Ford is set to invest $45 billion in an upgraded fleet of electric vehicles.

Ford is positioning itself to be the American car maker of the future. The company’s plans currently include tripling its autonomous vehicle development fleet – with boosted precision from Velodyne sensors– and collaborations with Amazon Echo, its voice assistant, Alexa, and DJI for connectivity and safety features. It’s no surprise that vehicle efficiency falls right in line with Ford’s focus on the next generation of future-forward cars. At CES 2016, the company stated that over 40 percent of its global nameplates will be offered as electric vehicles by 2020.

Car and Driver has called the Ford Focus Electric “a Tesla Model S for the 99 percent,” boasting a leather-lined interior, plenty of gadgets, and the least “EV-like” of its class.

“The motor and battery pack are powerful, but contribute to a weight of about 3600 pounds. The result: an EPA range of only 76 miles – one way it differs from a Tesla. Luckily, the battery charger is fast; on 240 volts, the Focus can be recharged in about 3.5 hours.” In its 2014 test of electric vehicles, Car and Driver deemed the Focus Electric as the runner-up. Apparently, it led its competition in categories like driver comfort, ergonomics, spaciousness, features and amenities, fit and finish and styling.

Ford is already in the works to change some key features for late 2016’s upgraded Focus Electric model, including increasing the current Focus’ range of 75 miles per charge to 100-miles per charge. The new Focus Electric is also slated to have a fast-charge setting, where it will be able to reach 80 percent capacity in half an hour.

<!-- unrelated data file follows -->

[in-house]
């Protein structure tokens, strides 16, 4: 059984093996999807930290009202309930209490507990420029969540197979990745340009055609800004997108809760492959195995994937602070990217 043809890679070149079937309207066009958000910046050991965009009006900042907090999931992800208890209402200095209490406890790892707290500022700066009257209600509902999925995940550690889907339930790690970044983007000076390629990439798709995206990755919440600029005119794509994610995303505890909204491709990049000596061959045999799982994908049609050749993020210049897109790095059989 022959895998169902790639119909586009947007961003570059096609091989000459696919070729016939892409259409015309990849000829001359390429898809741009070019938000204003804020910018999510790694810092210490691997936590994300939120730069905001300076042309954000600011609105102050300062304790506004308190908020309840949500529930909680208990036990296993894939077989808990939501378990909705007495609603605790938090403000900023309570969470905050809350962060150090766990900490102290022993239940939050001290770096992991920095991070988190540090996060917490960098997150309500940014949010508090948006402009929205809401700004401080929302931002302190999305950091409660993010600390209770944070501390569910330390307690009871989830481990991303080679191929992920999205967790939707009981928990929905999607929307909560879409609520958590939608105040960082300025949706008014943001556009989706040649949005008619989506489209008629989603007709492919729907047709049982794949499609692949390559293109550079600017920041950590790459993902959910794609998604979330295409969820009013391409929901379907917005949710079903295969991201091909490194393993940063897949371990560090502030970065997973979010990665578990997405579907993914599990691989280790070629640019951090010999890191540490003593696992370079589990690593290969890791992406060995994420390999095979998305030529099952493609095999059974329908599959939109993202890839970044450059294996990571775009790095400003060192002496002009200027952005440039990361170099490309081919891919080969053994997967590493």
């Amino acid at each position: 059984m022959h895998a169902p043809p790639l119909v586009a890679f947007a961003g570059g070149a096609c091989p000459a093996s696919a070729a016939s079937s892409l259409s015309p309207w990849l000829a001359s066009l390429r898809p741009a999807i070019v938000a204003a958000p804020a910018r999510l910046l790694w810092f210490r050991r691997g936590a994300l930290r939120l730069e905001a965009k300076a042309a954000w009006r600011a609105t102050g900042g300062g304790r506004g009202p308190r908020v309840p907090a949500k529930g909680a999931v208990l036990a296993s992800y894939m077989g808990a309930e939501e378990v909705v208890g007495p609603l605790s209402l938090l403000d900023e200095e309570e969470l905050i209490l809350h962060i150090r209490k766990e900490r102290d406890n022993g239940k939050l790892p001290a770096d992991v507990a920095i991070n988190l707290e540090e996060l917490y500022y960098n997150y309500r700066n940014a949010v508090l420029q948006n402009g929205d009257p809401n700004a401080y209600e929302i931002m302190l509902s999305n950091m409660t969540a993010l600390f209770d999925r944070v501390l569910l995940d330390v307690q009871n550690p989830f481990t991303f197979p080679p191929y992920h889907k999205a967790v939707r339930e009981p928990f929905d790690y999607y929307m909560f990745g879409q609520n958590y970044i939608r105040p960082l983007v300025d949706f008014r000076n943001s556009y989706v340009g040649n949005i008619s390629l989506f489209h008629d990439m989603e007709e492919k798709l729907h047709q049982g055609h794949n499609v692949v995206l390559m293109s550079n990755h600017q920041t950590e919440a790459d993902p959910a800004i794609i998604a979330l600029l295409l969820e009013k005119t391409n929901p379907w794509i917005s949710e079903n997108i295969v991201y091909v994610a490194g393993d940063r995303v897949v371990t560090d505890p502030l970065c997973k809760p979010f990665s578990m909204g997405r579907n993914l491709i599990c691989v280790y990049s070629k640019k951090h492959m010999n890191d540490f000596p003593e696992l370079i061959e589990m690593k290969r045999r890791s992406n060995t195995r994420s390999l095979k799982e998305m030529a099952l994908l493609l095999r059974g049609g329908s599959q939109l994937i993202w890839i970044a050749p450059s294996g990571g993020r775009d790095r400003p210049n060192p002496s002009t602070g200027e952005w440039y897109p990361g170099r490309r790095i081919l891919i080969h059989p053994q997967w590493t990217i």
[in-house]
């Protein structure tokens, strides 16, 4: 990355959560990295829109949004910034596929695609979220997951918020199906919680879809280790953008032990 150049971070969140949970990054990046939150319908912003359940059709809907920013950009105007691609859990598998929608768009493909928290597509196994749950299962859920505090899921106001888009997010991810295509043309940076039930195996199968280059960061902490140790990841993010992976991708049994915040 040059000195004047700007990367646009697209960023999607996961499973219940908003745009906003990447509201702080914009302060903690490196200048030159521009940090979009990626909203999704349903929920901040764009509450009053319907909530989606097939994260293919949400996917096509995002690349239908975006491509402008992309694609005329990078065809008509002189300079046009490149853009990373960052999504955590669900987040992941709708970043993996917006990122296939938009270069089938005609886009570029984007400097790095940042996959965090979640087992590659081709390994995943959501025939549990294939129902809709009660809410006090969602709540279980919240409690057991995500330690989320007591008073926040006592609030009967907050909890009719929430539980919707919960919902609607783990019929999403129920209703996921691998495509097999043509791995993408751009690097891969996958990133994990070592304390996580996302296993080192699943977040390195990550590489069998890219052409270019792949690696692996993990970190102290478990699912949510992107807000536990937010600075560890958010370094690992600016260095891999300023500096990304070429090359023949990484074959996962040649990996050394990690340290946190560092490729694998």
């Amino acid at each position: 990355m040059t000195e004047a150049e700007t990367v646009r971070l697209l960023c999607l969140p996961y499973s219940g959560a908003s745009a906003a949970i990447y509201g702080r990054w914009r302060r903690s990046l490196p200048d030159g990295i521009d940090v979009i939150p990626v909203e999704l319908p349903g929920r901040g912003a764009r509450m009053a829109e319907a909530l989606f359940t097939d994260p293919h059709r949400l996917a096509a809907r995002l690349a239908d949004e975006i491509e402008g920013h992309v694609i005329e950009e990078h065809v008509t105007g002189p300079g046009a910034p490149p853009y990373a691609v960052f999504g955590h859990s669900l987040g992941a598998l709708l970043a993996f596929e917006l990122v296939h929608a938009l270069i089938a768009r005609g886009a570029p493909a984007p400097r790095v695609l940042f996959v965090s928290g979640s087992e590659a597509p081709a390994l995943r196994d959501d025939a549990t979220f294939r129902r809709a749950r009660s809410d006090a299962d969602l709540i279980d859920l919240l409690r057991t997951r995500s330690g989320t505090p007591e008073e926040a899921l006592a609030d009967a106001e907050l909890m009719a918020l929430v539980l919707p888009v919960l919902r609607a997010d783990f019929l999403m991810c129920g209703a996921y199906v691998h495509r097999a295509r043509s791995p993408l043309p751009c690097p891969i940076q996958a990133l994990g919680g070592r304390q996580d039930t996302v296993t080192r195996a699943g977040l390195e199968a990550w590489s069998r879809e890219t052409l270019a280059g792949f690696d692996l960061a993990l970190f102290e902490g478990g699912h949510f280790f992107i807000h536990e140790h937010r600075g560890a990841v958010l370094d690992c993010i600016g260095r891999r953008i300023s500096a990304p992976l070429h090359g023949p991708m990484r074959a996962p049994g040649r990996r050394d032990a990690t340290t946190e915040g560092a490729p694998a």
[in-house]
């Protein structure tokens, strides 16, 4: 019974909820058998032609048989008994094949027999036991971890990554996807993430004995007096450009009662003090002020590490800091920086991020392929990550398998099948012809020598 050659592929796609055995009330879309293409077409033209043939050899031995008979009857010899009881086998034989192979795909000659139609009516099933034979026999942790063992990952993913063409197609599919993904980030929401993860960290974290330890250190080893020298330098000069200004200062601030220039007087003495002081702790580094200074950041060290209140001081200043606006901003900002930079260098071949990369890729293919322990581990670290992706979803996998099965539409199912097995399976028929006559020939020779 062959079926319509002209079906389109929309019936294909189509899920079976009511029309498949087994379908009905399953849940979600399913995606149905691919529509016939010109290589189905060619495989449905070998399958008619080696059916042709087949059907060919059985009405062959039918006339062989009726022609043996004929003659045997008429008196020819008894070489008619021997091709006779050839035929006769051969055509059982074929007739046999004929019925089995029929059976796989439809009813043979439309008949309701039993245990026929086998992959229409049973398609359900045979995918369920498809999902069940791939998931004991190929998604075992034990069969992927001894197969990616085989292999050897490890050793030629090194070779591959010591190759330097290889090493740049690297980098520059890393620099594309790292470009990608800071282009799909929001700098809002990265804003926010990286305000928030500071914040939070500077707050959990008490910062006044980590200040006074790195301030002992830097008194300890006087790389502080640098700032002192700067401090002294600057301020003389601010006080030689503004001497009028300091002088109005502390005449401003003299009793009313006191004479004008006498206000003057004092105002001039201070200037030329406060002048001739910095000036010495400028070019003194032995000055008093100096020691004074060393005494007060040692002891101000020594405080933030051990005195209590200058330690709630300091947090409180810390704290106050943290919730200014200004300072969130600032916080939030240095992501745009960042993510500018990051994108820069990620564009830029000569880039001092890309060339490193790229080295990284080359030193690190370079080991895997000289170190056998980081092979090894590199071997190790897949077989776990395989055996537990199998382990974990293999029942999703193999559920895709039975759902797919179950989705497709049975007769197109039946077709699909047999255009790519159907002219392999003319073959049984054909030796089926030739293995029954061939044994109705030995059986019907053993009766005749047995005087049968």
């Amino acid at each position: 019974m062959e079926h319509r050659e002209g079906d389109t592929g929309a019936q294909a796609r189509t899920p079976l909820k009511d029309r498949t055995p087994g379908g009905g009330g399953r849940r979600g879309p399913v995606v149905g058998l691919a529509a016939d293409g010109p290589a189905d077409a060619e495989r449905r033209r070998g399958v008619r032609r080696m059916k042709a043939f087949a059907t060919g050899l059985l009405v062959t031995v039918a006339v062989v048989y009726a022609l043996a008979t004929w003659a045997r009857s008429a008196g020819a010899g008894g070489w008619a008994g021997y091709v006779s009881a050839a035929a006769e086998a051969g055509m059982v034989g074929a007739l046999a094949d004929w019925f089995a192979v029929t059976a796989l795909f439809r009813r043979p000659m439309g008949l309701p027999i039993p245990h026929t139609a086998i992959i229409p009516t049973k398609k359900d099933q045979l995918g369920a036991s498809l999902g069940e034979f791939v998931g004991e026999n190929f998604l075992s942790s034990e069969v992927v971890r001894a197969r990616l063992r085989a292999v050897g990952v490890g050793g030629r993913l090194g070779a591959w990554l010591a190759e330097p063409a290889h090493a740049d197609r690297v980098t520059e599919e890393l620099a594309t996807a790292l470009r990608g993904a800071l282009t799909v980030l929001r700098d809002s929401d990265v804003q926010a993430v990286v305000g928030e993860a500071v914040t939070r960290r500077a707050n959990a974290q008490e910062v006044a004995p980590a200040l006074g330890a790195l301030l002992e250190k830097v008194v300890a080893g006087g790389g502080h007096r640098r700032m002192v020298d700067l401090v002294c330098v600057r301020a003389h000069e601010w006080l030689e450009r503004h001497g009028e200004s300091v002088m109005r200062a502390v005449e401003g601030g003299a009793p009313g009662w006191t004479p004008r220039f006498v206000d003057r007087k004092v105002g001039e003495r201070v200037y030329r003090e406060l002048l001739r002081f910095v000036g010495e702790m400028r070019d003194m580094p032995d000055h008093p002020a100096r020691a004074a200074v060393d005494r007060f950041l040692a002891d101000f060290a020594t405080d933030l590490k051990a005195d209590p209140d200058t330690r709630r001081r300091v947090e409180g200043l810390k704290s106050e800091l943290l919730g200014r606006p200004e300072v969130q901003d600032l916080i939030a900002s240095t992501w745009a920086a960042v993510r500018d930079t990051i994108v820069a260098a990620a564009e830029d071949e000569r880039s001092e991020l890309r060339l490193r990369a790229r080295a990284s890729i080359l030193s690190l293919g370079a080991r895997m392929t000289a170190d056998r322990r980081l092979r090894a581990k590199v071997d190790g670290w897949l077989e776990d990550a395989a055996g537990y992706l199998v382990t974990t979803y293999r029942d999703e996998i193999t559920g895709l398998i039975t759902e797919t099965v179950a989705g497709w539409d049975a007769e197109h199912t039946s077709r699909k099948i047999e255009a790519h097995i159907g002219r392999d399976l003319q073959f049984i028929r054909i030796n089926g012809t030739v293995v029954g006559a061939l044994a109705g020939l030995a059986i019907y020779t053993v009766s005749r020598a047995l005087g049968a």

Former GM vice chairman and the author of Car Guys vs. Bean Counters: The Battle for the Soul of American Business and Icons and Idiots, Bob Lutz explains:

“Both [Ford and GM] will have to produce EVs in meaningful quantities to satisfy federal fuel economy regulations—whether there is demand for them or not. Right now, with plentiful oil and very low gas prices, there is almost zero demand,” Lutz cautions. But he points out that if range anxiety can be overcome, it will go a long way toward giving consumers the confidence to buy EVs. “That may change in the future with improved battery technology: Range of 400-miles per charge is absolutely necessary for owners to feel ‘comfortable’ on trips. Right now, not even a $130,000 Tesla can make it from Detroit to Chicago!”

The future fleet of Ford Fusion Hybrid autonomous vehicles is also already in the works, supported with expedited development and testing of its virtual driver software in both urban and suburban environments. Thirty vehicles are already being tested in California, Arizona, and Michigan.

Additionally, Ford has partnered with TechStars Mobility to scout for new startup talent. $120,000 is allocated towards startup funding and training for up to 12 companies to come up with innovative mobility solutions.